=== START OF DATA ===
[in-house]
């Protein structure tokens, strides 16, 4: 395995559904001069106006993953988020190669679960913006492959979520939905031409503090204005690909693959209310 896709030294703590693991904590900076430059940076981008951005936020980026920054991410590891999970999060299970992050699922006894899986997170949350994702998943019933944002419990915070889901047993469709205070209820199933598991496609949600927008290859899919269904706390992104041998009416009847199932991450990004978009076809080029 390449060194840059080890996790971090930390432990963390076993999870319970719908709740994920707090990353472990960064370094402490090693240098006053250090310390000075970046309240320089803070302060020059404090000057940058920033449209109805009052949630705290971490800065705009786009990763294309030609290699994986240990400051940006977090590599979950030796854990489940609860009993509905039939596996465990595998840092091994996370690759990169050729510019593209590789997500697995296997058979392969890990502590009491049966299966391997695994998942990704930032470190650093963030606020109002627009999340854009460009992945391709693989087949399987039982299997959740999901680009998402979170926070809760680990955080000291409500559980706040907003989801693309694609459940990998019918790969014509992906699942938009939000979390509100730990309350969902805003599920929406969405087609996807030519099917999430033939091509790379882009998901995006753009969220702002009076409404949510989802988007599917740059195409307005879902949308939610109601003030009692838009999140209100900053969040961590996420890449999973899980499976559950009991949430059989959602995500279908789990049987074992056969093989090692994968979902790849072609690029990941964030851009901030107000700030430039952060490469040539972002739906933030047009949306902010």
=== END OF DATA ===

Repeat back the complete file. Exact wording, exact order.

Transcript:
[in-house]
């Protein structure tokens, strides 16, 4: 395995559904001069106006993953988020190669679960913006492959979520939905031409503090204005690909693959209310 896709030294703590693991904590900076430059940076981008951005936020980026920054991410590891999970999060299970992050699922006894899986997170949350994702998943019933944002419990915070889901047993469709205070209820199933598991496609949600927008290859899919269904706390992104041998009416009847199932991450990004978009076809080029 390449060194840059080890996790971090930390432990963390076993999870319970719908709740994920707090990353472990960064370094402490090693240098006053250090310390000075970046309240320089803070302060020059404090000057940058920033449209109805009052949630705290971490800065705009786009990763294309030609290699994986240990400051940006977090590599979950030796854990489940609860009993509905039939596996465990595998840092091994996370690759990169050729510019593209590789997500697995296997058979392969890990502590009491049966299966391997695994998942990704930032470190650093963030606020109002627009999340854009460009992945391709693989087949399987039982299997959740999901680009998402979170926070809760680990955080000291409500559980706040907003989801693309694609459940990998019918790969014509992906699942938009939000979390509100730990309350969902805003599920929406969405087609996807030519099917999430033939091509790379882009998901995006753009969220702002009076409404949510989802988007599917740059195409307005879902949308939610109601003030009692838009999140209100900053969040961590996420890449999973899980499976559950009991949430059989959602995500279908789990049987074992056969093989090692994968979902790849072609690029990941964030851009901030107000700030430039952060490469040539972002739906933030047009949306902010």